Samples should be submitted for bacterial culture and sensitivity for Bordetella, Mycoplasma, Streptococcus and others such as E.coli; Klebsiella, Pasteurella, enterobacter etc.

PCR is the most practical option for viral detection; panels are available which include most common viral pathogens. Keep in mind that false negatives may be caused by problems with sample handling or timing. For instance, canine influenza is shed only very early in the course of disease, and may be missed by the time clinical signs are recognized. False positives can occur following vaccination; this has been documented as long as three weeks after vaccination for canine distemper.


Reduction of Crowding and Stress

Crowding and the attendant stress is undoubtedly the single greatest risk factor for severe respiratory (and other) disease outbreaks in shelter populations. Housing dogs in each side of a double-sided cage intended for a single dog; housing multiple unrelated dogs per cage (particularly if not done in "all in/all out" fashion"); failure to isolate symptomatic animals; and delays in moving animals through the facility are frequent precursors of serious outbreaks in crowded shelters. An underappreciated strategy for CIRDC prevention is to simply reduce the amount of time dogs spend in the shelter environment. One study showed that each day in a shelter increased the risk if CIRDC by 3%. Management practices that increase length of stay for shelter dogs should be carefully assessed to ensure the benefit of these practices outweighs the risk of disease they may create. Common points for possible delay in some shelters may include:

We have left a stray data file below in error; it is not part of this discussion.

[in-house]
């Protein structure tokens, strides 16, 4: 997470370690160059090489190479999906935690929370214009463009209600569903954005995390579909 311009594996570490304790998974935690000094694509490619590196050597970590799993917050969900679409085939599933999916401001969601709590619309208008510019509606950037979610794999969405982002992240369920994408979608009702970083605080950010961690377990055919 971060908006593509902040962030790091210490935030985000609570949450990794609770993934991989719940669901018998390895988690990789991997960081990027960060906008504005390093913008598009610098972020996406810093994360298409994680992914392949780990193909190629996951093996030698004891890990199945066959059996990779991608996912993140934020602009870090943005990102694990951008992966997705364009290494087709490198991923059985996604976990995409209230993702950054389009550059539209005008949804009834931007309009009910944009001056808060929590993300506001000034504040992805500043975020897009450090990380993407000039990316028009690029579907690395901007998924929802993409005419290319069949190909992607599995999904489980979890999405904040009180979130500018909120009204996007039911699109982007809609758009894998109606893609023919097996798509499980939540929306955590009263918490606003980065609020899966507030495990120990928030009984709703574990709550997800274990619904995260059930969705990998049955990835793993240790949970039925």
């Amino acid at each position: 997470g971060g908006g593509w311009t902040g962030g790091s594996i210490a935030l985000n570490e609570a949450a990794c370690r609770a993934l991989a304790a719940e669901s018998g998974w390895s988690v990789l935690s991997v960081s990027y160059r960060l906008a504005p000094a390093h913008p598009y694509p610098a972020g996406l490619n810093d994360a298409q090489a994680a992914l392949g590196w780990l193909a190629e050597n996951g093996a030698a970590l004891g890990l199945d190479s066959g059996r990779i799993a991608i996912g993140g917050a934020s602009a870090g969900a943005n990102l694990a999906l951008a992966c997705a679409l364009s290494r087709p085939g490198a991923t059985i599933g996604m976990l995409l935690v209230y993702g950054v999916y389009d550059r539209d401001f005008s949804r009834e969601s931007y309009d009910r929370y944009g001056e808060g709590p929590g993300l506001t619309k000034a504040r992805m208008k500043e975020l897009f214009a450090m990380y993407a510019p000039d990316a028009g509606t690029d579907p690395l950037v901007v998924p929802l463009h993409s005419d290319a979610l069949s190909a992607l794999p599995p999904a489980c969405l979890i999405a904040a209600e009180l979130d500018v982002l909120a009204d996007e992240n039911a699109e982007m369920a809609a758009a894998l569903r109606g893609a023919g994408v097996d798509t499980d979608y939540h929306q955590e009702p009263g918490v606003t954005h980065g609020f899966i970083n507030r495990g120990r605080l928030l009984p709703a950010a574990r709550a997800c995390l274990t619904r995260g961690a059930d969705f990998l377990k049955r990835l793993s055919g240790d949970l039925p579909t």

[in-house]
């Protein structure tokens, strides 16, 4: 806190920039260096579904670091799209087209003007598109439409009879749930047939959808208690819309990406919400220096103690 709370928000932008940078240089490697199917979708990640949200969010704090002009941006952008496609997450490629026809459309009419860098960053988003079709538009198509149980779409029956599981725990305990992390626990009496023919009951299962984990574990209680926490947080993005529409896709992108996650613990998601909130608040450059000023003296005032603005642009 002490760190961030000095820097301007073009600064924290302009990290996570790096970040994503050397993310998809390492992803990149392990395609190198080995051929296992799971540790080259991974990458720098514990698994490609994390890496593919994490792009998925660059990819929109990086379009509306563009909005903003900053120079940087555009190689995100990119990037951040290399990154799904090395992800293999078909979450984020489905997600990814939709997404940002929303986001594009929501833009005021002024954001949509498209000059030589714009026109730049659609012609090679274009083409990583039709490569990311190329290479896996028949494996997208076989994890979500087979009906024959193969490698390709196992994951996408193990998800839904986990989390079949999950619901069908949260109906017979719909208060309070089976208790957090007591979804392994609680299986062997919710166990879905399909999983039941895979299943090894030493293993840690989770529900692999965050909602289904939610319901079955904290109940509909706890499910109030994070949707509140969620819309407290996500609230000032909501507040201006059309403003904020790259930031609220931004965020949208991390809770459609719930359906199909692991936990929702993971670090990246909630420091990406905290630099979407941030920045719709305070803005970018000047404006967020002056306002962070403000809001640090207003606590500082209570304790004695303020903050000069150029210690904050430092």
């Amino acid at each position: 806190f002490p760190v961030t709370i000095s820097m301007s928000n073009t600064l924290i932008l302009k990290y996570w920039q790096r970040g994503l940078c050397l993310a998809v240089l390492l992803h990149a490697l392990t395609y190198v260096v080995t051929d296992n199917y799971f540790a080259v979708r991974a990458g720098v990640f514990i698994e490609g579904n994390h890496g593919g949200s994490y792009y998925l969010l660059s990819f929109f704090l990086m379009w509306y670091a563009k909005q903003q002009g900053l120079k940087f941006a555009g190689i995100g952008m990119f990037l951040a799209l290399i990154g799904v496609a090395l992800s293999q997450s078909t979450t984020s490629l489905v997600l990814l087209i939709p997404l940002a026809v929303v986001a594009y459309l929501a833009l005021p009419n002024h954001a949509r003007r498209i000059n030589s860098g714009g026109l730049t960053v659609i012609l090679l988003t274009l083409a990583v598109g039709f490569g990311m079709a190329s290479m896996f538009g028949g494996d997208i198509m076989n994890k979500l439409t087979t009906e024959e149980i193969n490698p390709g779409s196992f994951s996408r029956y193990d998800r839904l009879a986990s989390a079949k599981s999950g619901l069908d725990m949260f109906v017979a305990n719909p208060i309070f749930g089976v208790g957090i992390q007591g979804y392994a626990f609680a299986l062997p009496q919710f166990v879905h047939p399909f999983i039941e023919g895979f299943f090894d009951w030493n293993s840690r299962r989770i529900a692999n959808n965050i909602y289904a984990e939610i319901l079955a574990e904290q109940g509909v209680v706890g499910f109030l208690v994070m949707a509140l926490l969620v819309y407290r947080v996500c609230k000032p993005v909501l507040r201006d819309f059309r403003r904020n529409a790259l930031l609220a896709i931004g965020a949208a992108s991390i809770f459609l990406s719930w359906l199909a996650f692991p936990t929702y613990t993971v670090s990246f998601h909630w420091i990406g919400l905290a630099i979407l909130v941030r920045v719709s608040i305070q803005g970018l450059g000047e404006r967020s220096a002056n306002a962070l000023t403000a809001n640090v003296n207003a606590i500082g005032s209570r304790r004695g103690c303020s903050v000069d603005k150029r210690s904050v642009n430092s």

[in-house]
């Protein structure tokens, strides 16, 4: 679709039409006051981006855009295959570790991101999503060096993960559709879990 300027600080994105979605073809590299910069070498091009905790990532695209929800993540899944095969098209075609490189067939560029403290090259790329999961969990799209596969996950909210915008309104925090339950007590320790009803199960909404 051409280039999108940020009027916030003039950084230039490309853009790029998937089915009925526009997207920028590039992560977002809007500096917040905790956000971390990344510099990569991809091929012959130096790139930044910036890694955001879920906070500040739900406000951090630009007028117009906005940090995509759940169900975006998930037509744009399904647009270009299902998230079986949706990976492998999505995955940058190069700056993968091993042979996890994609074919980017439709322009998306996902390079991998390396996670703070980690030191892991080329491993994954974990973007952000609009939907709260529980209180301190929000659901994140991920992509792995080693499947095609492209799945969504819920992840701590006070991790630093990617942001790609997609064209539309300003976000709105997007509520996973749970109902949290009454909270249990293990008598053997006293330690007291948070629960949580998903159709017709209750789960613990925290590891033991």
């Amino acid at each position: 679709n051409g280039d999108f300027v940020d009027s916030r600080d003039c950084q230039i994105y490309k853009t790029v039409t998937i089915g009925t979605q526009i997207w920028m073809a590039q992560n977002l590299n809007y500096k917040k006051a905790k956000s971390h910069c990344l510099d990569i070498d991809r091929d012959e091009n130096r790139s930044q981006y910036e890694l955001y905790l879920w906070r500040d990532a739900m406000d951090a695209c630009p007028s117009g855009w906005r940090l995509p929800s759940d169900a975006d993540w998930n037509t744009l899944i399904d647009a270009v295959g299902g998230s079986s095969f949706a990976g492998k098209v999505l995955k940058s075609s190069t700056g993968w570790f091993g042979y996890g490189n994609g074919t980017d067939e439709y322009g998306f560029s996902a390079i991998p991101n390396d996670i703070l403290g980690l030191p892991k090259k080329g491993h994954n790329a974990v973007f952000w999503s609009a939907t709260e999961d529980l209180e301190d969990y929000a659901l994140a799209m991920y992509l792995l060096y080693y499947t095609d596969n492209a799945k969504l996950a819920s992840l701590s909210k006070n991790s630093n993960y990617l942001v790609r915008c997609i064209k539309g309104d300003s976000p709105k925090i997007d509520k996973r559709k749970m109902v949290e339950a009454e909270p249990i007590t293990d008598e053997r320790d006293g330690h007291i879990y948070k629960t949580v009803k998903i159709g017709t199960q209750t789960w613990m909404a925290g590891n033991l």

Routine quarantine of apparently healthy animals

      Delays while dogs await behavior assessment or surgery

      Holding dogs away from public-viewing areas of the shelter even after they are available for adoption, due to lack of staff to move animals or lack of space in public viewing areas


Unfortunately CIRDC is not a vaccine preventable condition. There is no vaccine available for some of the contributory or primary pathogens, while other vaccines only provide partial protection at best. In spite of these deficits, vaccination definitely plays a role in controlling CIRDC. However, in some cases disease can be virtually entirely prevented (e.g. canine distemper), and in others frequency and severity can be mitigated. In one study, intranasal vaccination for Bordetella and parainfluenza of even a fraction of dogs on intake to a shelter resulted in a significant reduction in the risk of .

For protection against canine distemper, all dogs should receive a modified live (MLV) or recombinant subcutaneous vaccine immediately upon intake to a shelter (if not sooner). Puppies should be vaccinated starting at 4 – 8 weeks of age, and revaccinated every 2-4 weeks until 16-18 weeks of age.

In general, intranasal vaccination against Bordetella is recommended due to the demonstrated rapid onset of immunity (3-5 days) and the potential benefits of local IgA derived protection in the upper airway. Additionally, this vaccine can be used in puppies as young as 2-3 weeks of age, and may provide local immunity even in the face of maternal antibody.

Environmental decontamination/removal of infected animals